China To Crack Down On International Cryptocurrency Trading By Its Citizens

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China To Crack Down On International Cryptocurrency Trading By Its Citizens

After cracking down on domestic cryptocurrency trade, China is now attempting to do the same with foreign crypto trading by its people. China will “boost up” attempts to eliminate offshore platforms for virtual currency trading or ICOs, according to a news story in the South China Morning Post, a government-run magazine. In other words, the government intends to prohibit its residents from trading cryptocurrencies on foreign exchanges or participating in initial coin offerings hosted elsewhere.

Last year, the Chinese government prohibited cryptocurrency exchanges from operating inside its borders. (See also: China’s Cryptocurrency Exchanges Are Dead.) As a consequence of the ruling, some cryptocurrency exchanges established in the nation migrated to neighboring countries or started serving overseas consumers. While specific data are lacking, the prohibition seems to have had little impact on trade. (For more information, see China’s Cryptocurrencies Have Gone Underground.)

Domestic users started trading on the new exchanges by utilizing virtual private networks (VPNs) to evade government-controlled gateways and connect to exchanges in Hong Kong, Japan, and South Korea. All three sites consistently have the highest cryptocurrency trading volumes. In reality, Hong Kong-based Binance has risen to become one of the world’s top three exchanges in terms of trading volume. It was also stated that it was gaining 200,000 new members per hour.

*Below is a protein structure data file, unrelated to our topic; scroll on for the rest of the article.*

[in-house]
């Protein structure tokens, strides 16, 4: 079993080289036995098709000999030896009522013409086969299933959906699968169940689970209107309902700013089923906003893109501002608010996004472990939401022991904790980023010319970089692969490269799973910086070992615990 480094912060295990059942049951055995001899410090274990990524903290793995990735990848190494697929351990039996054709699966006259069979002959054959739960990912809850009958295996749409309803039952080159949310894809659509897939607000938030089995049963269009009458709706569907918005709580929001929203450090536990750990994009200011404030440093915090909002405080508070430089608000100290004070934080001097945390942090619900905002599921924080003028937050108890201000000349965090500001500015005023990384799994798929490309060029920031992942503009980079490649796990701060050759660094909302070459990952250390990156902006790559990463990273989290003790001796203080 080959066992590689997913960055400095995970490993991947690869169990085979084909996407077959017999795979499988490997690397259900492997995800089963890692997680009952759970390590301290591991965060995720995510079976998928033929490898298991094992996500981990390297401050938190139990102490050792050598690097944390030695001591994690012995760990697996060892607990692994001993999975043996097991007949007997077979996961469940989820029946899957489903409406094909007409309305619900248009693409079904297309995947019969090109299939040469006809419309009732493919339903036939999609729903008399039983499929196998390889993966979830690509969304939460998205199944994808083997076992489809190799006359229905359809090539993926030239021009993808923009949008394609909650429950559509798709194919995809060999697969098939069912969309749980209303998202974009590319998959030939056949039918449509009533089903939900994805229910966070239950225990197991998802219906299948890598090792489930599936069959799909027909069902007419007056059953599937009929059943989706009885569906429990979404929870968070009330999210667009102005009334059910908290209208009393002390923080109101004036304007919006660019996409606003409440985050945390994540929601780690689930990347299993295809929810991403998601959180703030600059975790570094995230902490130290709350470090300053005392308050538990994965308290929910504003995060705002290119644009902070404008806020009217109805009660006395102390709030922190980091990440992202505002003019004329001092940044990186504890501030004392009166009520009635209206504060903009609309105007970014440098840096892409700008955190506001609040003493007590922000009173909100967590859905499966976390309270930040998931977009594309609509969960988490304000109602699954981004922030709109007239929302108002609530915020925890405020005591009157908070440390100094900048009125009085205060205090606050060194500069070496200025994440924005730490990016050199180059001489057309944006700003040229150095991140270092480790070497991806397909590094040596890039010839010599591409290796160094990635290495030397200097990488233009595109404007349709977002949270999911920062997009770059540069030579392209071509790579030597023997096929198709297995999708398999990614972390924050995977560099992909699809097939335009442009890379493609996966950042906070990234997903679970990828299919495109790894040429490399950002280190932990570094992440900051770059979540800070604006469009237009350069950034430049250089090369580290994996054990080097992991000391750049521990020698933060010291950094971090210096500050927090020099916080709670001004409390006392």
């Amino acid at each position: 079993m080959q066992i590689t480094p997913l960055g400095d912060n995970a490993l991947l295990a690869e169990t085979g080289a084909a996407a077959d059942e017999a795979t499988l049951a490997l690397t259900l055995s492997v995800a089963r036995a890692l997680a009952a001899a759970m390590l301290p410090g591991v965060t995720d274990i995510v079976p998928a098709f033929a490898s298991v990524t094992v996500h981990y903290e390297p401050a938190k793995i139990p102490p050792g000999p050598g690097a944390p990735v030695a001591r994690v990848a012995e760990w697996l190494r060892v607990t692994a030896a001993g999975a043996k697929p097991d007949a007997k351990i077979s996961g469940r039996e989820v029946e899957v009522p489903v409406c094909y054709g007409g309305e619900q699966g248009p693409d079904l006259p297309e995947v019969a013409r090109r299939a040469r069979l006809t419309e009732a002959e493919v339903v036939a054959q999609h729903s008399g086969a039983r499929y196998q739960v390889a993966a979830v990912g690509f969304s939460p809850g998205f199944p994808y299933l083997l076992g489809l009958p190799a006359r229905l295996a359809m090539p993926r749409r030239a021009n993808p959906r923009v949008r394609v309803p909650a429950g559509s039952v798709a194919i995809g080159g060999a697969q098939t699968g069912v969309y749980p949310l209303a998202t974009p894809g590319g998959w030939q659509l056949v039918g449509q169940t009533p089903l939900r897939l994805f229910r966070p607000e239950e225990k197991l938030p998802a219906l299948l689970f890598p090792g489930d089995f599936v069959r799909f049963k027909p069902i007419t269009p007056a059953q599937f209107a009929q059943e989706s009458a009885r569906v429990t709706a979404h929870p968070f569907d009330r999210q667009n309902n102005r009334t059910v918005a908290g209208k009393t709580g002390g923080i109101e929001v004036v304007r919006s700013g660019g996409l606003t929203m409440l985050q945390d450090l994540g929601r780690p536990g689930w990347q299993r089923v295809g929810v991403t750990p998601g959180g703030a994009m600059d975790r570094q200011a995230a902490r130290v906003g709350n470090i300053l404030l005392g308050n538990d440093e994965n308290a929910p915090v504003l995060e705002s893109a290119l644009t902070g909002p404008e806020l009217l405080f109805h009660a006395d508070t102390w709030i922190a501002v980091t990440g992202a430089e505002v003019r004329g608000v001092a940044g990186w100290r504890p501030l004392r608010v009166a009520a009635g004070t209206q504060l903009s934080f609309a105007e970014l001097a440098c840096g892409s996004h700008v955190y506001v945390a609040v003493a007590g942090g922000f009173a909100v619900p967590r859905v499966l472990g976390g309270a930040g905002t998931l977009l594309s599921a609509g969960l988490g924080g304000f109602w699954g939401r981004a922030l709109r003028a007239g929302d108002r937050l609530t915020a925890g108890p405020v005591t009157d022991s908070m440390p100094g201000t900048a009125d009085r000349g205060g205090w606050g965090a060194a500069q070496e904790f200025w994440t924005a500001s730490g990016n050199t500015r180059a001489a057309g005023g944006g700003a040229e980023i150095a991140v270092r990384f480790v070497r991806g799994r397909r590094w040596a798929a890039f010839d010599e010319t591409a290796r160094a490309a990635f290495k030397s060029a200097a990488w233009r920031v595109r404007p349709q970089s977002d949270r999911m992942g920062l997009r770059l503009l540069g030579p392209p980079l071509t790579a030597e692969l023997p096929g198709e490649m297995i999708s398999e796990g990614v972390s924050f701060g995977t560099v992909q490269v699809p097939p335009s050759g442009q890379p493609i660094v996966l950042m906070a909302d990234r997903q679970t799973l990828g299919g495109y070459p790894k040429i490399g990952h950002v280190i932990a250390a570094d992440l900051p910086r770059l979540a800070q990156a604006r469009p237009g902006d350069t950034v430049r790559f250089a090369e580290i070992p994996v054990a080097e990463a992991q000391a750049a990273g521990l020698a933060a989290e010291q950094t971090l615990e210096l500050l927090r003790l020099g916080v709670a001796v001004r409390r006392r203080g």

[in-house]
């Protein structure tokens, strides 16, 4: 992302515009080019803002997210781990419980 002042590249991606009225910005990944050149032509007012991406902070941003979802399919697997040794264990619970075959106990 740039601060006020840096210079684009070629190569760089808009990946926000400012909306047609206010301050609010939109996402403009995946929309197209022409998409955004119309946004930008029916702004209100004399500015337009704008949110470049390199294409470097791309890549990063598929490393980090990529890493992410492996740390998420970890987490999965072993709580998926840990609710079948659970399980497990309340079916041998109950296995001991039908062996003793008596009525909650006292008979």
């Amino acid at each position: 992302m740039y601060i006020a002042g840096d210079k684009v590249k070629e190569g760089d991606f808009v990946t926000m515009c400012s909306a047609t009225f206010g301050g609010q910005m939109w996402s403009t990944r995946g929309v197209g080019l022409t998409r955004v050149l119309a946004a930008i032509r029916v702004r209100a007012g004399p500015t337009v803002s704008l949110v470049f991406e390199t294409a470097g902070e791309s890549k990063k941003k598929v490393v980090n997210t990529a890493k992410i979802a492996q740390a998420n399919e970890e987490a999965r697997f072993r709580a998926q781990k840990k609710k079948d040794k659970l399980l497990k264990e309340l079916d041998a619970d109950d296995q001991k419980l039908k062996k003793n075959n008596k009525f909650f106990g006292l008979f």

While specific numbers on Chinese citizens trading are unclear, the government-controlled publication offered an indication of the scope of the issue. Following the restriction, “many users moved to international sites to continue engaging in virtual currency transactions,” according to the website. “Risks persist, spurred by unlawful issuance, fraud, and pyramid marketing,” according to the report.

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China’s move to tighten curbs on cryptocurrencies comes amid a global crackdown on the asset class. South Korea is thought to be exploring legislation, even as Japan tightens controls on exchange operations in the aftermath of the Coincheck breach. China has a big impact on bitcoin pricing due to its many trading activities and miners. (See also: Is China Totally Dependent On Bitcoin And Crypto Prices?)

According to the South China Morning Post, the country’s action would assist Japanese and South Korean exchanges since investors will relocate their trading activities to capitalize on bitcoin volatility. The cryptocurrency markets have seen a sustained downturn in response to the fear of increasing regulation. Over the weekend, the markets lost almost $60 billion in value. (Read more: Bitcoin Price Drops Below $8,000, Down 42% Since Year’s Beginning.)

Investing in cryptocurrencies and other Initial Coin Offerings (“ICOs”) is very dangerous and speculative, and this article is not a suggestion by Investopedia or the author to do so. Because every person’s circumstance is different, a knowledgeable specialist should always be contacted before making any financial choices. Investopedia makes no guarantees or warranties about the accuracy or timeliness of the information provided on this site. The author holds a minor quantity of bitcoin as of the day this article was published.

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